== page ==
Restrictions placed by the U.S. on immigration in 1924 limited the number of people who would migrate to the U.S. A new quota was placed at two percent of the foreign nation’s population in the U.S. as of 1890.17 However, there was a special humanitarian legislation that allowed 140,000 Italians to move to the U.S. from the war-torn Italy between 1952 and 1962.18

Italy’s alliance with the United States and the service of many immigrants in the U.S. military

When the U.S. entered the World War I, its citizens became open-minded to the cuisines of all their allies. The women’s magazines published around the time of WWI included spaghetti recipes that ensured the meal was no longer just a privilege enjoyed at Italian American restaurants. At the same time, the red-checkered tablecloth and straw-encased bottles of wine became identities of special restaurant meals, and were copied from the Italians.19

In the second half of the nineteenth century, Italy was unified and that is when food became an important part of economic development. It also contributed to the various technology developments and production in the country, that catapulted Italy to a dominant role in trade in pasta at the time.20 At the time, increasing the connection of Italy with overseas countries was seen as a form of economic empowerment and this analogy must have influenced movement of Italians into the United States and other countries around Europe.21

Much of the recording of earlier pasta sources relied on historical documents, but above all, recipes have also played a major role in uncovering pasta origins. Pasta, in places where it has thrived, like in the United States and in Italy, is a daily fare where preparing it is mostly a household activity. It happens quickly and does not demand a thorough knowledge of foods or cooking methods. Any layman can prepare pasta with little instruction or after observing another person do the same thing.

Key reasons for the popularity of pasta are its versatility, especially when it is produced industrially as dried pasta. It can be stored, and is therefore suitable for use as a packed meal for travelers, soldiers, merchants and other professionals or tourists. Besides being easy to store and use, the food is also available in recipes from all corners of the world. It can be the basic food, thus making up one of the simplest dishes known to man, and it can also be quite complex when present with a myriad of other ingredients in intricate recipes that are suited for extraordinary occasions.

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Besides that, most Americans were not familiar with the garlic and other unfamiliar scents that dominated the Italian cuisines, and rather than embrace it, they first hated it.22 At the time, various magazines that were publishing Italian recipes classified them as too difficult and costly for common use. Nevertheless, Italian Americans never relented, they continued to use their style of cooking and practiced all food traditions known to them until their population had increased significantly, and many Americans had become used to them.23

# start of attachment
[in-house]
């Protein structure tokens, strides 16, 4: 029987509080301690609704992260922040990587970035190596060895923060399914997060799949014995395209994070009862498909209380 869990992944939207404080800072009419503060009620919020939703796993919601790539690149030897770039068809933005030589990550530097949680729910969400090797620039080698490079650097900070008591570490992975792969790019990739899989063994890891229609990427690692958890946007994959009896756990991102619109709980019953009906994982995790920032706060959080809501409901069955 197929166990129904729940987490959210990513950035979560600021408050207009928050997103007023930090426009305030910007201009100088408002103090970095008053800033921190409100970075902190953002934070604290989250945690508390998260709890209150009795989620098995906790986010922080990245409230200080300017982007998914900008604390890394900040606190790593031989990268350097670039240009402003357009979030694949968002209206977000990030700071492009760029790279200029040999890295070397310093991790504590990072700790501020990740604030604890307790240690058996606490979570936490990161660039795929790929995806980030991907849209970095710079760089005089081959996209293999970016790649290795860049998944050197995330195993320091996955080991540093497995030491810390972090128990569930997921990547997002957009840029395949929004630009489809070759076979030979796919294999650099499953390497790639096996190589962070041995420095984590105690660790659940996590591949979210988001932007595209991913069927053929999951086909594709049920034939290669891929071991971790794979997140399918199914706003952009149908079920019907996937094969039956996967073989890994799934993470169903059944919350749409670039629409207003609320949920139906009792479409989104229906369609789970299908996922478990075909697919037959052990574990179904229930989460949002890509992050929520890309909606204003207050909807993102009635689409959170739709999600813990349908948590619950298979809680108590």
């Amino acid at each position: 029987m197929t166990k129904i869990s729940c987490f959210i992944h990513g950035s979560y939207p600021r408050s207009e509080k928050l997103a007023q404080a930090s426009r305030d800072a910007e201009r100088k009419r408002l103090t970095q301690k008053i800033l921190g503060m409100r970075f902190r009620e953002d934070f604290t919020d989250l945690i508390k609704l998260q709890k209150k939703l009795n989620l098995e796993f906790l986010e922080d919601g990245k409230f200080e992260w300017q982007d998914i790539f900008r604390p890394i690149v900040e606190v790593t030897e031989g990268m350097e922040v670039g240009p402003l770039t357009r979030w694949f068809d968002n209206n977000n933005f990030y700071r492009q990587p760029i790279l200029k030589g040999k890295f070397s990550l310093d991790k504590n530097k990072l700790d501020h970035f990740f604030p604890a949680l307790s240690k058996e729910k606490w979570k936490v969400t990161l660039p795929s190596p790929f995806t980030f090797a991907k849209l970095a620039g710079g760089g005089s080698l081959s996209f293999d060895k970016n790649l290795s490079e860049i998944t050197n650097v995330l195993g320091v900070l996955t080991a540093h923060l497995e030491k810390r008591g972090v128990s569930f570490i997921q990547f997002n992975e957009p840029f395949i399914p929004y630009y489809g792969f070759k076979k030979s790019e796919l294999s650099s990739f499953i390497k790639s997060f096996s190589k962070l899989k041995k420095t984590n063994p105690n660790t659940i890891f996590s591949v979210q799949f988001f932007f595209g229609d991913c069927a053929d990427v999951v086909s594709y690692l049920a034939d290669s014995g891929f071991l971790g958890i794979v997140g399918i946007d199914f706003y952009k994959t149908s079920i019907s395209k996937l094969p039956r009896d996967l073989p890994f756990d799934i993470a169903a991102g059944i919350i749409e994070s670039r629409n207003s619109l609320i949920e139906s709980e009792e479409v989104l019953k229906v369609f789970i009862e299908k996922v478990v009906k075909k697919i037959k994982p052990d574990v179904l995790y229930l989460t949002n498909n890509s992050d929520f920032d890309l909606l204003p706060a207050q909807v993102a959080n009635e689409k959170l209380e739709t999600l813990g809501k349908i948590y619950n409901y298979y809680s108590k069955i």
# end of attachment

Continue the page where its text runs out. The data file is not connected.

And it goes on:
Global forces, invasions and cultural influences that shaped the characteristics of Italian cuisines are also responsible for the migration of Italians in America. The use of Italian cities as important stop overs for trade is some of the reasons that brought ingredients to Italy to make them part of the country’s cuisine. For example, the trade of rice and tomatoes affected the collection of spices that were eventually incorporated into mainstream Italian foods, depending on the availability of those food items.

Meanwhile, the trade and invasions were also causing the Italians to seek greener pastures to raise their families, to find better entrepreneurship opportunities and to escape war. As the Italians took part in the Mediterranean trade, they were subject to dealing with food items that could be grown, produced, consumed and exported such that many preferred to concentrate on their country’s main income generating activity for entrepreneurs, which was pasta making.24

This was the preferred business to go into, either to deal with the finished pasta product or its ingredient components. Some of the Italians who made it to the United States were not originally trading in pasta, but are believed to be traders and business owners. Their trade in pasta arises as an economic opportunity they spotted first among Italian communities living in the U.S. and later as the local population embraced the Italian cuisine.25

During the World War I, Italians settled into communities around the United States did their share of fighting for the U.S. Consequently, they were able to use their participation as evidence for the patriotism and this made other people see them as proud Americans. Names of Italian Americans were present in draftees lists placed on local press, and other lists of persons going to war. They also featured prominently in the wounded and the dead during the war, such that they could not be relegated to second class citizens as they were initially treated.26 The inclusion would later play a huge role in ensuring that Americans come to love the Italian cultural influences and their foods, especially pasta.